New counter-extremism law will fuel terrorism, civic leaders warn
A coalition of influential civil society groups and individuals has condemned the new counter-extremism legislation that was announced in the Queen's Speech.
Sir Peter Fahy, former Chief Constable of Greater Manchester Police and former National Policing Lead for Prevent, the Government's anti-extremism programmed, heads the individual signatories, who warn the new bill will even feed the very commodity that the terrorists thrive on: fear.
The coalition of 26 organisations and prominent individuals includes Rights Watch (UK), Runnymede Trust, Liberal Judaism, Index on Censorship, The Jewish Council for Racial Equality and the National Secular Society.
In the statement, posted on the website of the Muslim Council of Britain, they say: "We are a cross section of British society who believe in the necessity of keeping our nation safe and secure.
"To defeat the scourge of terrorism we need a strategy underpinned by a soaring confidence in our values and the society we seek to build together. As such, we are gravely concerned that the proposed Counter-Extremism and Safeguarding Bill will feed the very commodity that the terrorists thrive on: fear. We must instead put forward proposals that show those who seek to undermine us that we value our freedom more than they cherish fear."
Terrorism in all its forms is already prohibited by the criminal law, as is speech that incites violence or promotes hatred, they argue.
They say the bill will give the Government power to exclude from the public space people they simply disagree with, thereby alienating communities and undermining free speech.
"There is scant evidence that they will tackle the terrorism we all want to confront," they warn. "When ideas are not violent or do not incite violence we do not ban or censor them, however insulting they might be to our norms as a society."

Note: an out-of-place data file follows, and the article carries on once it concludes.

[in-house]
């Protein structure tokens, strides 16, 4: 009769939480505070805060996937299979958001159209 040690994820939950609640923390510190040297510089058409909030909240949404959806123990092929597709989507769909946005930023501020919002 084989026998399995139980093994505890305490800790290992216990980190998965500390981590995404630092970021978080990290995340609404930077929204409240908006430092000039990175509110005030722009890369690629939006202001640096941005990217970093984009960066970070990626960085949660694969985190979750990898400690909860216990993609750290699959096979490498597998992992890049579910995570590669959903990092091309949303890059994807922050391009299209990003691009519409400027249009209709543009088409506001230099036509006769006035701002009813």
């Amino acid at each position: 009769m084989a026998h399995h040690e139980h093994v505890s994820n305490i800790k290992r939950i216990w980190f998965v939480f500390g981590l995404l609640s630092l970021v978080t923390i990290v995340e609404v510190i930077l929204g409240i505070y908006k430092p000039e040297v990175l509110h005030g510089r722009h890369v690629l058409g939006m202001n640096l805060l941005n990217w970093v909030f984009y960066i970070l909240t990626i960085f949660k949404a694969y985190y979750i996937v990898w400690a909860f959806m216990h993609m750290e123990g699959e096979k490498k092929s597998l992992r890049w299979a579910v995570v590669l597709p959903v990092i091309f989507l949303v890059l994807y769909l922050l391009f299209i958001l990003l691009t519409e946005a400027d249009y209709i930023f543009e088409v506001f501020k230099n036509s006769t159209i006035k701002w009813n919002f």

Individual signatories include Bishop Eric Brown, Pentecostal president at Churches Together in England and the Rev Lord Griffiths of Burry Port, former president of the Methodist Conference
The Evangelical Alliance warned in a separate statement: "It's extreme to try and tell religious groups what they can and can't teach under the guise of fundamental British values. It's extreme to threaten to send Ofsted inspectors into churches if they don't teach British values. This government's trying to fight extremism with extremism and the main casualty will be our fundamental freedoms."
The alliance added: "Whether intentional or not, this strategy looks like the wholesale nationalisation of youth work and the indirect state regulation of privage religious practice – the very antithesis of a free liberal democracy. It is extremism."
Dr Shuja Shafi of the Muslim Council of Britain, which represents 500 mosques, schools and charities, told The Guardian: "The fact that such a diverse range of groups have come together should tell us there are widespread concerns about the proposals in the government's counter-extremism bill. The terrorists would like nothing better than provoking ill thought-through policies that undermine all our freedoms."